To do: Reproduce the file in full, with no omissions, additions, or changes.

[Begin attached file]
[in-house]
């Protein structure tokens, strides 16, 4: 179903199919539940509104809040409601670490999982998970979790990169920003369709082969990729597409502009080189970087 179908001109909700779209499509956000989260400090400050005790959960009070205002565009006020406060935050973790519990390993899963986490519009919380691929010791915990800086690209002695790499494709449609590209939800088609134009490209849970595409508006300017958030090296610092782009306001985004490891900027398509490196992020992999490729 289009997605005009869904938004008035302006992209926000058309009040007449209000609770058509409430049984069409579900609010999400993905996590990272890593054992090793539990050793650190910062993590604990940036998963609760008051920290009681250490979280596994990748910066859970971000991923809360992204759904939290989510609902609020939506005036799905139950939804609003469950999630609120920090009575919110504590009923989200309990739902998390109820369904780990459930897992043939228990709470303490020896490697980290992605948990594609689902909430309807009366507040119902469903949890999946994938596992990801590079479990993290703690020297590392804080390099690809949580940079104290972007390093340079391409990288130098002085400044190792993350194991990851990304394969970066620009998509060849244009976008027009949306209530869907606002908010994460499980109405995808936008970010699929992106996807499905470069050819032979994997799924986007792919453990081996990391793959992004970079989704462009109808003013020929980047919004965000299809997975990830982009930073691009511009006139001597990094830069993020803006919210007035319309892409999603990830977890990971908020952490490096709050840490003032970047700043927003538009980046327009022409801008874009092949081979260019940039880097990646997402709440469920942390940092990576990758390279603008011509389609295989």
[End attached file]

[in-house]
């Protein structure tokens, strides 16, 4: 179903199919539940509104809040409601670490999982998970979790990169920003369709082969990729597409502009080189970087 179908001109909700779209499509956000989260400090400050005790959960009070205002565009006020406060935050973790519990390993899963986490519009919380691929010791915990800086690209002695790499494709449609590209939800088609134009490209849970595409508006300017958030090296610092782009306001985004490891900027398509490196992020992999490729 289009997605005009869904938004008035302006992209926000058309009040007449209000609770058509409430049984069409579900609010999400993905996590990272890593054992090793539990050793650190910062993590604990940036998963609760008051920290009681250490979280596994990748910066859970971000991923809360992204759904939290989510609902609020939506005036799905139950939804609003469950999630609120920090009575919110504590009923989200309990739902998390109820369904780990459930897992043939228990709470303490020896490697980290992605948990594609689902909430309807009366507040119902469903949890999946994938596992990801590079479990993290703690020297590392804080390099690809949580940079104290972007390093340079391409990288130098002085400044190792993350194991990851990304394969970066620009998509060849244009976008027009949306209530869907606002908010994460499980109405995808936008970010699929992106996807499905470069050819032979994997799924986007792919453990081996990391793959992004970079989704462009109808003013020929980047919004965000299809997975990830982009930073691009511009006139001597990094830069993020803006919210007035319309892409999603990830977890990971908020952490490096709050840490003032970047700043927003538009980046327009022409801008874009092949081979260019940039880097990646997402709440469920942390940092990576990758390279603008011509389609295989």